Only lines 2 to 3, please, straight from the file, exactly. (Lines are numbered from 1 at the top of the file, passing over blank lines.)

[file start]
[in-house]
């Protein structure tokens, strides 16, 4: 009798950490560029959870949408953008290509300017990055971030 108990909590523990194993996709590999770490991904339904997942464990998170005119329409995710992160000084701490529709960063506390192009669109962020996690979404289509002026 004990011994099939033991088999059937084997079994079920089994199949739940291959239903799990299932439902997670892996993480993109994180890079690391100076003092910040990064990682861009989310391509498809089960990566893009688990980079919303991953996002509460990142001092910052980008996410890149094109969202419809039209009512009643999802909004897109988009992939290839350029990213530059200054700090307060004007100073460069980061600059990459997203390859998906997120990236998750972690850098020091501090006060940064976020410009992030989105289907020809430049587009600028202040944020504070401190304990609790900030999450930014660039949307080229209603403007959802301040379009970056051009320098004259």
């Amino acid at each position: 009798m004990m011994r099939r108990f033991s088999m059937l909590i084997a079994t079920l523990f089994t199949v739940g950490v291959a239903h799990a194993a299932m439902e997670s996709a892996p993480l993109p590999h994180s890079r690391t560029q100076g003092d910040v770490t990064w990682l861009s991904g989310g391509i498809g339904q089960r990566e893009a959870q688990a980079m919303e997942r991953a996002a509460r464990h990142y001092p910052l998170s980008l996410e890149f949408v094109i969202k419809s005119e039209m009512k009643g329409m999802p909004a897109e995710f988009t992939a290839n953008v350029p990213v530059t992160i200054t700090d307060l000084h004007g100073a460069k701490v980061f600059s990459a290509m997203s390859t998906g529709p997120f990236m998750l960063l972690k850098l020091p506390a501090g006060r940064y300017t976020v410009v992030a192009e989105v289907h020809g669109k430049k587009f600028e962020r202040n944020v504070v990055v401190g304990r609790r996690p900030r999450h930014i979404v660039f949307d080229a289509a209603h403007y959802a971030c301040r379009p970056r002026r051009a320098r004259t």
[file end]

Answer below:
């Protein structure tokens, strides 16, 4: 009798950490560029959870949408953008290509300017990055971030 108990909590523990194993996709590999770490991904339904997942464990998170005119329409995710992160000084701490529709960063506390192009669109962020996690979404289509002026 004990011994099939033991088999059937084997079994079920089994199949739940291959239903799990299932439902997670892996993480993109994180890079690391100076003092910040990064990682861009989310391509498809089960990566893009688990980079919303991953996002509460990142001092910052980008996410890149094109969202419809039209009512009643999802909004897109988009992939290839350029990213530059200054700090307060004007100073460069980061600059990459997203390859998906997120990236998750972690850098020091501090006060940064976020410009992030989105289907020809430049587009600028202040944020504070401190304990609790900030999450930014660039949307080229209603403007959802301040379009970056051009320098004259």
């Amino acid at each position: 009798m004990m011994r099939r108990f033991s088999m059937l909590i084997a079994t079920l523990f089994t199949v739940g950490v291959a239903h799990a194993a299932m439902e997670s996709a892996p993480l993109p590999h994180s890079r690391t560029q100076g003092d910040v770490t990064w990682l861009s991904g989310g391509i498809g339904q089960r990566e893009a959870q688990a980079m919303e997942r991953a996002a509460r464990h990142y001092p910052l998170s980008l996410e890149f949408v094109i969202k419809s005119e039209m009512k009643g329409m999802p909004a897109e995710f988009t992939a290839n953008v350029p990213v530059t992160i200054t700090d307060l000084h004007g100073a460069k701490v980061f600059s990459a290509m997203s390859t998906g529709p997120f990236m998750l960063l972690k850098l020091p506390a501090g006060r940064y300017t976020v410009v992030a192009e989105v289907h020809g669109k430049k587009f600028e962020r202040n944020v504070v990055v401190g304990r609790r996690p900030r999450h930014i979404v660039f949307d080229a289509a209603h403007y959802a971030c301040r379009p970056r002026r051009a320098r004259t």